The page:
- People – we need to make sure that people are always safe even during an emergency. Once the people are safe, we can focus on having them return to operating the business. In the event of a disaster, the people need to have access to supplies and food.
- Buildings – if we need specific buildings and equipment to perform our role, like factories, call centers, or warehouses, then we need to protect them. We can think about ways to make our buildings strong enough to withstand disasters.
If we can’t make our building strong enough, we can find another building, called an alternate site, where we can operate in case our existing site is harmed.
- Infrastructure – we need to think about the equipment that we use such as computer servers. How do we protect them? We can physically harden them through redundant power, security systems, and fire suppression systems.
We can also provide alternative redundant systems.
Once we’ve figured out the design, we need to obtain approval from senior management – from the highest possible person such as the CEO. This gives us the commitment of the organization and gives the plan credibility. It shows that the organization is taking the recovery plan seriously.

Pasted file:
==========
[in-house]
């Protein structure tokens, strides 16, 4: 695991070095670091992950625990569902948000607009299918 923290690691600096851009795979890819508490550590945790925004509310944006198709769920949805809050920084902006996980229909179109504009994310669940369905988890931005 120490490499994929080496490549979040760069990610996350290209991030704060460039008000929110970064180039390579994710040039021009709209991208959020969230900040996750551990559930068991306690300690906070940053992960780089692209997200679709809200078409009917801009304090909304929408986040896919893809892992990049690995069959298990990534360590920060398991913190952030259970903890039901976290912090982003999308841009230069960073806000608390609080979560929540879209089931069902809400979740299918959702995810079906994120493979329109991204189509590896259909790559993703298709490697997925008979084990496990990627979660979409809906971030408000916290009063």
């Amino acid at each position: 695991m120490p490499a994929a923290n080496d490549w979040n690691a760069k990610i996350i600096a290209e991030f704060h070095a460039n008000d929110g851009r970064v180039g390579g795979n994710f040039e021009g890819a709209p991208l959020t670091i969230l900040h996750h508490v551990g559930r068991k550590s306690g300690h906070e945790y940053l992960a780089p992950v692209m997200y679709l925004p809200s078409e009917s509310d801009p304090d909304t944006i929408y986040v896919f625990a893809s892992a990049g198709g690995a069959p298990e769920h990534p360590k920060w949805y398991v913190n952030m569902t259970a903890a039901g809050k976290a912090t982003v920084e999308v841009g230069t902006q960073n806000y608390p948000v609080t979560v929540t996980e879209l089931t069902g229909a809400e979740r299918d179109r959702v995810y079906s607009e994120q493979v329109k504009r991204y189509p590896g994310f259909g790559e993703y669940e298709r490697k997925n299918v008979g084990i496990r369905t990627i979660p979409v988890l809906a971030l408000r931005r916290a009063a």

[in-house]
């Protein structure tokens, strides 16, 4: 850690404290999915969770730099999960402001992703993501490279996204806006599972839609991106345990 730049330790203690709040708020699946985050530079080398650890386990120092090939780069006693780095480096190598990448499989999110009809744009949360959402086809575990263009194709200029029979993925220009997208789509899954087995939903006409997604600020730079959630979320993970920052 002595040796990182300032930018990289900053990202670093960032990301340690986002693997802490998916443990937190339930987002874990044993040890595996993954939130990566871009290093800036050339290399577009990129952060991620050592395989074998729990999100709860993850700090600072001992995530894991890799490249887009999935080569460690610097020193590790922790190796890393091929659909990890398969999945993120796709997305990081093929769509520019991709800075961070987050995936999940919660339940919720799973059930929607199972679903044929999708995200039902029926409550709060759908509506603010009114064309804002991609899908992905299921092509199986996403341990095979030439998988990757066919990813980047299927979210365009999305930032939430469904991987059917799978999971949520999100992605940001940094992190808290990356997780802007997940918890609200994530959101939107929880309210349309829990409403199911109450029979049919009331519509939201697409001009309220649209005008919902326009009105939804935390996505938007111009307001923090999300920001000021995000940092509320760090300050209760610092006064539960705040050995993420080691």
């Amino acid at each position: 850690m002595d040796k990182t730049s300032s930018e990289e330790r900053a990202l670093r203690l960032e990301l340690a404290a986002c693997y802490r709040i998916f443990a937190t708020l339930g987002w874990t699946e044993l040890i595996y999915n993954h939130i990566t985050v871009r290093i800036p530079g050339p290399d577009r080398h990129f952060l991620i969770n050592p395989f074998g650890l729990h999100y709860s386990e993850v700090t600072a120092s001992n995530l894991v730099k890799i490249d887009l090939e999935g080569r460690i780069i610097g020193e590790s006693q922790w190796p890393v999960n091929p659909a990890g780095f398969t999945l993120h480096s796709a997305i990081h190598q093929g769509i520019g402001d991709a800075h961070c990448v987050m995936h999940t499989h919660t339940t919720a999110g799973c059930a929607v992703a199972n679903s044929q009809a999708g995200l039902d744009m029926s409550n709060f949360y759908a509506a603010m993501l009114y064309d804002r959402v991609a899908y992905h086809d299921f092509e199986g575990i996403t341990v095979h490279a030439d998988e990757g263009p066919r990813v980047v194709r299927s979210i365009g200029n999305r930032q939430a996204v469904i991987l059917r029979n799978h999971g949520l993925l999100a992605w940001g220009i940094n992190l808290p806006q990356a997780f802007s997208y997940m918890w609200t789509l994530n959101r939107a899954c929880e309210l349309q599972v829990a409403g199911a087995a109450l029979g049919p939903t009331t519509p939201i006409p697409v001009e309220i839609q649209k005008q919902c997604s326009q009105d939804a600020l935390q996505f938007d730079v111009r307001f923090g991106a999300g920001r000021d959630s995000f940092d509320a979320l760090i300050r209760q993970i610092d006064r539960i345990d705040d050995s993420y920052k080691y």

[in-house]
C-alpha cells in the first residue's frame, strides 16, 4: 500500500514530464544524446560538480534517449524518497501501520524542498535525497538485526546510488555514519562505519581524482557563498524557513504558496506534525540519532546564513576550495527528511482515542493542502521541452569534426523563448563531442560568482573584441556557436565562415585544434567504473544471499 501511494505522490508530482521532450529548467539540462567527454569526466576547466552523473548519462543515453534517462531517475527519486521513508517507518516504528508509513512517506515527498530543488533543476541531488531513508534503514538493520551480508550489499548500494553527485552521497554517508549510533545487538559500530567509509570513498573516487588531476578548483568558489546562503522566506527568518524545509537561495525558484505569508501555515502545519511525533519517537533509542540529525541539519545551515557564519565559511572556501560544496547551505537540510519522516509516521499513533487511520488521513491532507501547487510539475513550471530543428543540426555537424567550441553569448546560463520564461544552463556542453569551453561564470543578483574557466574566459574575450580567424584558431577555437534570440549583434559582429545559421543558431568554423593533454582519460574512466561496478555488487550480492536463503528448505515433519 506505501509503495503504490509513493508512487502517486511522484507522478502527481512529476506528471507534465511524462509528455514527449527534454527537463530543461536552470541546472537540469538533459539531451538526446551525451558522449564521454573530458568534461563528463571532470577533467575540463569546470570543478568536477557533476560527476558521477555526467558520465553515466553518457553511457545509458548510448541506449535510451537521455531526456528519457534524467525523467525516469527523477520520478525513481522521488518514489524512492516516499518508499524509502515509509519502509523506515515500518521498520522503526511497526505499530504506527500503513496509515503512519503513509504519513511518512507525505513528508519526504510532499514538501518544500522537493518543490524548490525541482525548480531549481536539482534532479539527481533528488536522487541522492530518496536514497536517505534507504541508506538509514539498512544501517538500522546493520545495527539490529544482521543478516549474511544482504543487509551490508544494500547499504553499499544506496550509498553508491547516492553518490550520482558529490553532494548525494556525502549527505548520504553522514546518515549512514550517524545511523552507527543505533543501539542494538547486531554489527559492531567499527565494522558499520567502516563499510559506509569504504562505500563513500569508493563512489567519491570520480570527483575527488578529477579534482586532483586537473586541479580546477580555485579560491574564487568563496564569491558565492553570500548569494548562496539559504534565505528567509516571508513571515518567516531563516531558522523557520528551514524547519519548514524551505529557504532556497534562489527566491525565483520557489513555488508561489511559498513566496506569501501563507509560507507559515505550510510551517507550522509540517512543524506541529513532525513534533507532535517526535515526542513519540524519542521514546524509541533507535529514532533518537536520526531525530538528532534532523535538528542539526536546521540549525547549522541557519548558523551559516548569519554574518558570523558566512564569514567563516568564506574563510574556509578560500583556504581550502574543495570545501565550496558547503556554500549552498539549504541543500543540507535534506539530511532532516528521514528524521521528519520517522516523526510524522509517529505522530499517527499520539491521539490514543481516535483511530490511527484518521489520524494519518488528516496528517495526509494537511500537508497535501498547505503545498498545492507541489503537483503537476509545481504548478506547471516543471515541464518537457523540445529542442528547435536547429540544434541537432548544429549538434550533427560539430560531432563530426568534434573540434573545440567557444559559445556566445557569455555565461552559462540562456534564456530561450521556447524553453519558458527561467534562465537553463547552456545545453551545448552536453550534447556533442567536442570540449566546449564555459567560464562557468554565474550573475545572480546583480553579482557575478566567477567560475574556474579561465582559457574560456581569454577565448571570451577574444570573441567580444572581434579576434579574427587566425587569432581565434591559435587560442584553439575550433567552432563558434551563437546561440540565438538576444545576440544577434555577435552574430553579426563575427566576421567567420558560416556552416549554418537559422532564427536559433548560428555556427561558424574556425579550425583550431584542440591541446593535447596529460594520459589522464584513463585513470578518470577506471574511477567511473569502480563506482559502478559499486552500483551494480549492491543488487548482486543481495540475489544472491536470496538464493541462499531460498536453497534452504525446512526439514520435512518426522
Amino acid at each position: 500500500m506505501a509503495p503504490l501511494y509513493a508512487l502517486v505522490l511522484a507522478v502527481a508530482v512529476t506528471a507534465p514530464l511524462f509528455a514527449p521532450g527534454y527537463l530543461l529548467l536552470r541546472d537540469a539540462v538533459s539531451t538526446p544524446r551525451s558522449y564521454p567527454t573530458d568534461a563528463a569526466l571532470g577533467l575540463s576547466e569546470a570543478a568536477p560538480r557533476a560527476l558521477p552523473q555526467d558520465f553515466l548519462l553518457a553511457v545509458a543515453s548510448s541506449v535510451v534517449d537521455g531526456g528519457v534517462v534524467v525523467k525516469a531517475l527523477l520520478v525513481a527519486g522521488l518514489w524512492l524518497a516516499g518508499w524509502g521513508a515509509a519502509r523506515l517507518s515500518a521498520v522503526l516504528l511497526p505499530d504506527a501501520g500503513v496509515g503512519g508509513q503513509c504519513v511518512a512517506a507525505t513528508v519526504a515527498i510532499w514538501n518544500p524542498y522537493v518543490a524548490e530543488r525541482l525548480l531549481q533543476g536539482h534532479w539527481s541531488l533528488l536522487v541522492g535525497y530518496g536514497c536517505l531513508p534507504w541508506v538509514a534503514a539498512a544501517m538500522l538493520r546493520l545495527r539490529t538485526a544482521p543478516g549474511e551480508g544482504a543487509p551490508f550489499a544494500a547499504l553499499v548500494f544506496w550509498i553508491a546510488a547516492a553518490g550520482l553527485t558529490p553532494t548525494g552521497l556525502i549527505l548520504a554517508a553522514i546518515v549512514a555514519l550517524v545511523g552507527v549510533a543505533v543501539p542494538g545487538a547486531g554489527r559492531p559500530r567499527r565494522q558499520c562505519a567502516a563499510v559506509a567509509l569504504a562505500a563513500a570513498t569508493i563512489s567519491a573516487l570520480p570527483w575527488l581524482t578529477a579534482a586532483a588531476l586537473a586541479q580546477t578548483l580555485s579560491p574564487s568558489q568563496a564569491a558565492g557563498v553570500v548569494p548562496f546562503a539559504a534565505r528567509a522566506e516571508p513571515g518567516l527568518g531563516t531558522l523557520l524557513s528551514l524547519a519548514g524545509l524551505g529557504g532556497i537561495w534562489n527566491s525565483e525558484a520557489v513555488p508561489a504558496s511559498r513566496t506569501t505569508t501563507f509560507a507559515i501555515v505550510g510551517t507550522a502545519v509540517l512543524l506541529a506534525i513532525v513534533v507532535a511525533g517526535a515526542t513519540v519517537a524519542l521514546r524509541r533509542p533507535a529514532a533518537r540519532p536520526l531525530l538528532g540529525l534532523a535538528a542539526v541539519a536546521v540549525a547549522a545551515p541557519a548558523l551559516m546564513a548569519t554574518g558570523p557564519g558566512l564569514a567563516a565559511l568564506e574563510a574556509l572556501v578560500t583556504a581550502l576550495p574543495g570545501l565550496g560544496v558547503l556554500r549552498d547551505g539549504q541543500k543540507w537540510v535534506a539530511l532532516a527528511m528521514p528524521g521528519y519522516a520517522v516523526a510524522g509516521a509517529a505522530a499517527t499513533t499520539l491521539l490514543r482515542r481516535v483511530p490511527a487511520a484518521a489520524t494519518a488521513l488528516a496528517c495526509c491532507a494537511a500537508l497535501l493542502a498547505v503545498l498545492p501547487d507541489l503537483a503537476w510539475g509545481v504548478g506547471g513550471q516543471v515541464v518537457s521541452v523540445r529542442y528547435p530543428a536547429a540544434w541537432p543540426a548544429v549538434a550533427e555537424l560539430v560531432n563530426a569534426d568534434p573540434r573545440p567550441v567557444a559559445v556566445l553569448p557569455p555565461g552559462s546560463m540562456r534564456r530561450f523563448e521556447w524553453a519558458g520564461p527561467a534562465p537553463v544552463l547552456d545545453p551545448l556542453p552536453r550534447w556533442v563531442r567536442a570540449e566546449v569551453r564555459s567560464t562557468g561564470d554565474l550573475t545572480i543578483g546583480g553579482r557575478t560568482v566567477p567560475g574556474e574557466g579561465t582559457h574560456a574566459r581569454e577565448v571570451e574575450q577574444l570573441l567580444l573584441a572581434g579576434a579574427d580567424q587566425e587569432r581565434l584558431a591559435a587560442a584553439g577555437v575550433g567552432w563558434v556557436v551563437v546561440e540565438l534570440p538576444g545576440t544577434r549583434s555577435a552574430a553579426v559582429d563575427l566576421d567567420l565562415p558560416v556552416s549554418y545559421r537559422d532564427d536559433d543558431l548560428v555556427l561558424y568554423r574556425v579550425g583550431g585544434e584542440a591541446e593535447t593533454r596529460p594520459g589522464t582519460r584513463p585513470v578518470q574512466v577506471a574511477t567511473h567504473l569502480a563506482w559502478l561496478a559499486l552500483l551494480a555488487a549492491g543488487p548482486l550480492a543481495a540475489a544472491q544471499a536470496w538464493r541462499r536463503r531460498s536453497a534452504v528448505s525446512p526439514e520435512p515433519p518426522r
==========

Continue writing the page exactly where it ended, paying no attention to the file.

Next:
Once the plan is approved, we need to implement the plan by deploying the required resources.
Training is an important part. Each person who is involved will be trained in their role and might also need an idea of the bigger picture. At the minimum, each person in the company should receive a summary of the plan. This gives them assurance that the organization is prepared to protect them.
For every task in the plan, a specific person should be designated as the responsible person. We must make sure that each person has a back up person. We should evaluate the main person and the back up to ensure that they know how to perform their tasks.
The plan must be documented at the end. Why? We will have a specific document that can be referenced during an emergency so that we know exactly how to act. We also have a record that reminds us of the reasons for implementing the plan.